Renewable energy accounts for around 22% of global power generation, but this share is expected to double in the next 15 years, partly due to the rapid growth of variable renewable energy from solar photovoltaics and wind. This IRENA/IEA-ETSAP Technology Brief provides an overview of the main performance and costs of technologies that are used to support renewable energy grid integration, an overview of the shares of variable renewable energy across the world, and existing operational experiences in continental and island systems.
There are several technology options available that can help integrate variable renewable energy into power systems. Furthermore, new advances in wind and solar technologies allow them to be used over a wider range of conditions. In the longer run, however, power systems with high shares of variable renewable power generation will require a re-thinking the traditional designs, operations, and planning practices from a technical and an economical point of view.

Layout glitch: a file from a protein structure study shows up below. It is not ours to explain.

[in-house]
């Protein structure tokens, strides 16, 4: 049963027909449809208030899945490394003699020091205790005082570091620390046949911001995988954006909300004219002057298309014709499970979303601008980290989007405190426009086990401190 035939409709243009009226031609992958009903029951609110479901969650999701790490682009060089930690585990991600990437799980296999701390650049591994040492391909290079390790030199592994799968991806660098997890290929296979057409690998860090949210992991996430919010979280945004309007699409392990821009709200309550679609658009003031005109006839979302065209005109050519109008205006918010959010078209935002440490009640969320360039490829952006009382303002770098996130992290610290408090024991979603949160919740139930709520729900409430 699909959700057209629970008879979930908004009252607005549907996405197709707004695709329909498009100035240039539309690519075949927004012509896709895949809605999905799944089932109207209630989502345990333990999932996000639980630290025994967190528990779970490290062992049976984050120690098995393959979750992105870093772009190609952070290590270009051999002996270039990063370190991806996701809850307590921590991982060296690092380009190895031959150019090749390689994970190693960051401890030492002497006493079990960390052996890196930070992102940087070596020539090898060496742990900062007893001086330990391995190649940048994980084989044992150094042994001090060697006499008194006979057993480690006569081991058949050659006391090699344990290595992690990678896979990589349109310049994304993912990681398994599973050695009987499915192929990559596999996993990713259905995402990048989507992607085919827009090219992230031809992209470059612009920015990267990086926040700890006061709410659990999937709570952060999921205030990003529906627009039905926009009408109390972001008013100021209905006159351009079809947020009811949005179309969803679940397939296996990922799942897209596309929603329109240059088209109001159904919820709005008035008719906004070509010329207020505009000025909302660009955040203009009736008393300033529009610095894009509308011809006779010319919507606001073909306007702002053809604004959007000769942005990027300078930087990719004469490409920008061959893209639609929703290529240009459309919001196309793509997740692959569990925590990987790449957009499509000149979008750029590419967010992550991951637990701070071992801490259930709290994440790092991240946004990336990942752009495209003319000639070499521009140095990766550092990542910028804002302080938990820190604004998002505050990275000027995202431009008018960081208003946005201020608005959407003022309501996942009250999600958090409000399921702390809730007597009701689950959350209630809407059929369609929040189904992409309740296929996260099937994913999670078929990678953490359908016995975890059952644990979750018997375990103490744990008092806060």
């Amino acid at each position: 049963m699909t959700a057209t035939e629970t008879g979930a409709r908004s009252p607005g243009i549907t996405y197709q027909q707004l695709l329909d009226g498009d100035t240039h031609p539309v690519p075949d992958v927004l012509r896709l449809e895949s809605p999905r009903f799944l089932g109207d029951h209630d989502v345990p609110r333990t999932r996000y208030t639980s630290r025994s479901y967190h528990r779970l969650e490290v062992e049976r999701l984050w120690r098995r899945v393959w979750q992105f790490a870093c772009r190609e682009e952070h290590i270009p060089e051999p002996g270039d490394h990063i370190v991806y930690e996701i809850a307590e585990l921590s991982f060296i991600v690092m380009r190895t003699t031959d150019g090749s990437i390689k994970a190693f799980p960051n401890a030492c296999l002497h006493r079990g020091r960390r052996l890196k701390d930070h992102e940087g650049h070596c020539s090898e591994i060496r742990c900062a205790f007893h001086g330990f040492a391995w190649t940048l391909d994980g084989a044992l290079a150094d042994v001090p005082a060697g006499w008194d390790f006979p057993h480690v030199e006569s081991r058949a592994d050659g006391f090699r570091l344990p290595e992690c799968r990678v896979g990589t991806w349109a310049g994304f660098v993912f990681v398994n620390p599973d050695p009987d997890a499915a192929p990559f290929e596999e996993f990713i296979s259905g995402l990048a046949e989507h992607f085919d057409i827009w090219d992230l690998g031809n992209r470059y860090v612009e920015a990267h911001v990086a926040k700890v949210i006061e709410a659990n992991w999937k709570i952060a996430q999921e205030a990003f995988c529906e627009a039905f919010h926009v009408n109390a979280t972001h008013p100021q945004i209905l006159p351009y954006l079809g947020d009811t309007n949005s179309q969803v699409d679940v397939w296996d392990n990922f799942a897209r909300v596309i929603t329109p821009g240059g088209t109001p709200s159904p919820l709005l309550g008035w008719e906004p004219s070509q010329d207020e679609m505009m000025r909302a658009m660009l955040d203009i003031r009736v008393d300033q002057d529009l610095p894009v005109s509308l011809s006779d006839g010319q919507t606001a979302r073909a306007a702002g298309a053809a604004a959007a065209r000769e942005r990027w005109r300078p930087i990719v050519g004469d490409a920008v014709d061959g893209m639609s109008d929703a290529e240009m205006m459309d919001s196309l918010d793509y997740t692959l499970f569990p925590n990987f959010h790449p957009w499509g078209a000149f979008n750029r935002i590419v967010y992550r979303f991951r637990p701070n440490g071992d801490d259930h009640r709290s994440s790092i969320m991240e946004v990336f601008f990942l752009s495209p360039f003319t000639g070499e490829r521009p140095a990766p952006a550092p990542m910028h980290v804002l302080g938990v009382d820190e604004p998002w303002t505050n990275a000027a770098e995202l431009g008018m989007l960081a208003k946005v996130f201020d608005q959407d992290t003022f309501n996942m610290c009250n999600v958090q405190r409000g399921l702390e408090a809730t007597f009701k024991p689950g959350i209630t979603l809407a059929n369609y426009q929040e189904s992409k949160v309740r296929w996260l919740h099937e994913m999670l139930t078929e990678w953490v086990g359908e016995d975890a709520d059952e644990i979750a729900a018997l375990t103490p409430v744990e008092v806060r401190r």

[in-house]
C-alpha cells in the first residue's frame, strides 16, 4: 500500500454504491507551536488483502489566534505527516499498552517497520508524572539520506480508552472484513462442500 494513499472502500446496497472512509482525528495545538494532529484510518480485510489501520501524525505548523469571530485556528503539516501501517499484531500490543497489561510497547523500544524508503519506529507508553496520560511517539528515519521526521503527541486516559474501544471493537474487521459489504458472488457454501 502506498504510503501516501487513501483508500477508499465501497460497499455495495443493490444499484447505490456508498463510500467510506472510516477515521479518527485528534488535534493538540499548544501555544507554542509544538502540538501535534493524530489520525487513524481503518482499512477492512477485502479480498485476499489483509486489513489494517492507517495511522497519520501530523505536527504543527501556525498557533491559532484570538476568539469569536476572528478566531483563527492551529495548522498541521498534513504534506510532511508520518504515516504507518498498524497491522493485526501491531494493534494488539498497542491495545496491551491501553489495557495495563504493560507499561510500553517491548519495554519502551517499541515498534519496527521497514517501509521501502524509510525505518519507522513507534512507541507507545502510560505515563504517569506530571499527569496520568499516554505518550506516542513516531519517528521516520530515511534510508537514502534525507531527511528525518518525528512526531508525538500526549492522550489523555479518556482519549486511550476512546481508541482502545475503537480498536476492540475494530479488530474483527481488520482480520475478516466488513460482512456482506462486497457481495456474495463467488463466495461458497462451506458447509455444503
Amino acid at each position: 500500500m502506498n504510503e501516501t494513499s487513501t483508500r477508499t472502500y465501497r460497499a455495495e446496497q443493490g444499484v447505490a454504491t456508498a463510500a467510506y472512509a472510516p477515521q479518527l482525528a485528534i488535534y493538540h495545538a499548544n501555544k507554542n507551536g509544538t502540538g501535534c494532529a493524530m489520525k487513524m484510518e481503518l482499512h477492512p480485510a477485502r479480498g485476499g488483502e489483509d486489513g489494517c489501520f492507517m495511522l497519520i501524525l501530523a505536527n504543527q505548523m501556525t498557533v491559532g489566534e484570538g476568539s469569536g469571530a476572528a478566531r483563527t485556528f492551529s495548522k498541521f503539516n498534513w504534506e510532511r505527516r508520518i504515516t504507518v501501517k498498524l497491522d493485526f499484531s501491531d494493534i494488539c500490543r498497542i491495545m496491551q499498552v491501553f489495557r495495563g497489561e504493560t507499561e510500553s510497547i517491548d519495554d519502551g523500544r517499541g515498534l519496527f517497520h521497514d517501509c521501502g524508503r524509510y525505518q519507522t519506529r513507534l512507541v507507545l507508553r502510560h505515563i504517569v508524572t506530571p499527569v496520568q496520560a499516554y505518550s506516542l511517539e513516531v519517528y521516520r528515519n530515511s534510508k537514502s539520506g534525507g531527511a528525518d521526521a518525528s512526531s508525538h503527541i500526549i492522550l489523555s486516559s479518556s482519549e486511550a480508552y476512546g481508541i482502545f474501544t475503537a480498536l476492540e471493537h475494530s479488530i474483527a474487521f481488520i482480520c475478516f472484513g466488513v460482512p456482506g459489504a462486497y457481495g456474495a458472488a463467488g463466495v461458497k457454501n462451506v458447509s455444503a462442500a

Two immediate applications for innovative technologies and operation modes for the integration of high shares of solar photovoltaics and wind are in mini-grids and islands. Furthermore, any economic analysis of the transition towards a renewables-based system should always consider the total system costs, including social and environmental benefits.
This technology brief accompanies IRENA’s Power Sector Transformation package.
It also belongs to a continuing Technology Briefs series produced by IRENA in collaboration with the International Energy Agency’s Energy Technology Systems Analysis Programme (IEA-ETSAP).
Others in the series include: